TFA makes the law seem pretty settled. Cops can't write you a ticket for that, and you can't win a lawsuit against them if they do. Note that prosecutors dropped the charges, because they knew the cops were wrong.
 
2013-07-15 02:14:00 PM
The whole point is to slow down traffic and thus makes roads safer, right?  Whether it's citations or radar cops or flashing headlights, does it matter how we are safer?
/Revenue.
 
2013-07-15 02:14:10 PM
I'll be doing it regardless.

I figure I should get a medal for helping to keep the roads safe.
 
2013-07-15 02:14:53 PM
It used to be so common to warn folks.

I think I am the only one still doing it. I never see others giving folks the heads up.
 
2013-07-15 02:15:48 PM
There was a deer in the road back there, i was warning oncoming traffic of a potential hazard. Prove there wasnt.
 
2013-07-15 02:16:22 PM
This has long been settled. The right of the police state trumps the rights of the individual in all cases. Which is why it is illegal to photograph or videotape police doing their job. The natural extension is that communicating anything about any police activity to anyone or even the ether is a punishable crime.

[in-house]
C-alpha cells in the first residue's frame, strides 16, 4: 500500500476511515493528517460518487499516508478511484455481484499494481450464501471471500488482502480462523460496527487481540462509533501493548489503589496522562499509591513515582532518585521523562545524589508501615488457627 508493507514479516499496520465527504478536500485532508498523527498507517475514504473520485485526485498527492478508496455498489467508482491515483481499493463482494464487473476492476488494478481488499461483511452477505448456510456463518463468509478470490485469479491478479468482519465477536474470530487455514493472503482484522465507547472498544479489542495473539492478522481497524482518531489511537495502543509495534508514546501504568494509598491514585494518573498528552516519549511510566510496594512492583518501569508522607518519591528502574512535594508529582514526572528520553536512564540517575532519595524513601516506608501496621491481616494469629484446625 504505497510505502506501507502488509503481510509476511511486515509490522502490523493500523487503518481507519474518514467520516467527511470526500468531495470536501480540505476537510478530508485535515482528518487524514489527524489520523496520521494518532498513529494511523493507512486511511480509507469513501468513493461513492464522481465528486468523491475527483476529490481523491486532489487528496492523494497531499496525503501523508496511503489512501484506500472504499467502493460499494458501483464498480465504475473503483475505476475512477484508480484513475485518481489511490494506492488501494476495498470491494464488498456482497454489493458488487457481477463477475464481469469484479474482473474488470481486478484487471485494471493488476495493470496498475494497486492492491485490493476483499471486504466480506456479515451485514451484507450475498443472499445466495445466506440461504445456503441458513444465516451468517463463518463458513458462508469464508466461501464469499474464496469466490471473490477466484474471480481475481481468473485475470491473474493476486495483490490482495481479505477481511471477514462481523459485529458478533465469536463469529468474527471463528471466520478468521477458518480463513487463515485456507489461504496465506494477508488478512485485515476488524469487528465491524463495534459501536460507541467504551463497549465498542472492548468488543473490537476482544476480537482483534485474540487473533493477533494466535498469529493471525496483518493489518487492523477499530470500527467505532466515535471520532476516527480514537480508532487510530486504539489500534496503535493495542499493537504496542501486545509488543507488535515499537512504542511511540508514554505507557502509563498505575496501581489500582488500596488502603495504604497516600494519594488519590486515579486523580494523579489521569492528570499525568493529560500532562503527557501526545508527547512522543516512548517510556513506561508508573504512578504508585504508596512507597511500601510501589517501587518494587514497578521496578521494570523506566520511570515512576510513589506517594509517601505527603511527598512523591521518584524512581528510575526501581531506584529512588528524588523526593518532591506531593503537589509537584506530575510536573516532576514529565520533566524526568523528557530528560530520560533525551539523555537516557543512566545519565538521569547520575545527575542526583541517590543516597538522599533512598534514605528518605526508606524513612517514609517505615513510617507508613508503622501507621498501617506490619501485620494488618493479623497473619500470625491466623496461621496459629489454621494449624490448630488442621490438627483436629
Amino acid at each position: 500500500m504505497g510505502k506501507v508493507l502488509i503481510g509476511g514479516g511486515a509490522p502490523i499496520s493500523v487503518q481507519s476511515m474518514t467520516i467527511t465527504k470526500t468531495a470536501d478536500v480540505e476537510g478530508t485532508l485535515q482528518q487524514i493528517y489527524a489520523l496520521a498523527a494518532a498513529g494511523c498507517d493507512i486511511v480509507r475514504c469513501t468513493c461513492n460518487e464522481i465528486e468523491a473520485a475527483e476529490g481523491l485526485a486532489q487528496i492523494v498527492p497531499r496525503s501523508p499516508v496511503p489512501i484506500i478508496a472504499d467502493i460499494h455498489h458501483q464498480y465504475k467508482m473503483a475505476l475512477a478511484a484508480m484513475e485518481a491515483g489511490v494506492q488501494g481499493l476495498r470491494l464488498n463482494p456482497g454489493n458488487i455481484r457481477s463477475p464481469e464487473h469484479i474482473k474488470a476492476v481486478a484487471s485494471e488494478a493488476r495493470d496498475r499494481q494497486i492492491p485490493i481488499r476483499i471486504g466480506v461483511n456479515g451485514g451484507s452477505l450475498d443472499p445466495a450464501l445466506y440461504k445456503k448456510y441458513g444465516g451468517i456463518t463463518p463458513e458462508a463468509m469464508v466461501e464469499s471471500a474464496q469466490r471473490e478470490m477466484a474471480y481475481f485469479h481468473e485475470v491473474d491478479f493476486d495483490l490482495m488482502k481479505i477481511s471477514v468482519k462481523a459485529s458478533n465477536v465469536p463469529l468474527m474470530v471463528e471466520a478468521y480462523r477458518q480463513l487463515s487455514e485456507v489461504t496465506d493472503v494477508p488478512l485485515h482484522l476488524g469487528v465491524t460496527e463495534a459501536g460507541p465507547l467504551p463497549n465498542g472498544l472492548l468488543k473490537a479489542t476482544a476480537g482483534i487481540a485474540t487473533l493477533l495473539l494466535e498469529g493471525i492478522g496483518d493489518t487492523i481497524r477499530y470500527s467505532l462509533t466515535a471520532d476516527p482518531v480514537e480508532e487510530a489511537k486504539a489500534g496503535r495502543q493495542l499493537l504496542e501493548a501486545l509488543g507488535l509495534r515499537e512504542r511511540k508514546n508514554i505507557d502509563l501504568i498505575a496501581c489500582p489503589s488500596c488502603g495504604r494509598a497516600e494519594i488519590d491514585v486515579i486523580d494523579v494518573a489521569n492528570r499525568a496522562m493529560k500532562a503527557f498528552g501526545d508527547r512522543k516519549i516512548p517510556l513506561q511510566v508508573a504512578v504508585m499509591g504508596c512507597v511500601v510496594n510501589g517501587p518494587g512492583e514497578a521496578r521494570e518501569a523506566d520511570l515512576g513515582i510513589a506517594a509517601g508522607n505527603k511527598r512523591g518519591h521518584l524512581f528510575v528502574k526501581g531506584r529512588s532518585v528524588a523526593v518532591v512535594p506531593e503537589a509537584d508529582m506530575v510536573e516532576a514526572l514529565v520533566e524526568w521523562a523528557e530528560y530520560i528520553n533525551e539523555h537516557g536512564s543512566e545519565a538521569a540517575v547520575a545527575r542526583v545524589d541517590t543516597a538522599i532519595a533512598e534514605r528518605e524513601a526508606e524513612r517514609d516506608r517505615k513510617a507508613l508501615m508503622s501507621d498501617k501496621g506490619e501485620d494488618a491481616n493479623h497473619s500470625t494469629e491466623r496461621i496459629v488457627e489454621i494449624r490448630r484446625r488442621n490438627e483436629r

2013-07-15 02:17:30 PM
Wasn't this covered a long long time ago, I forgot if it ever went to the supreme court but whichever court ruled it was free speech.
 
2013-07-15 02:17:44 PM
Texas law specifically allows warning drivers that police are enforcing the rules of the road.
 
2013-07-15 02:18:01 PM
I only flash on the interstate. On smaller roads I do the "slow the fark down" hand wave out the window.
 
2013-07-15 02:18:20 PM
classconnection.s3.amazonaws.com
 
2013-07-15 02:18:22 PM

timujin: Huh... wonder if one'll ever try to pull me over for tapping the top of my helmet.


Sounds like an excuse to head to Deal's Gap. I've gone through on a weekend and counted 14 cop cars and a police helicopter. Helmet-tapping was rampant.
 
2013-07-15 02:18:24 PM

Lost Thought 00: This has long been settled. The right of the police state trumps the rights of the individual in all cases. Which is why it is illegal to photograph or videotape police doing their job. The natural extension is that communicating anything about any police activity to anyone or even the ether is a punishable crime.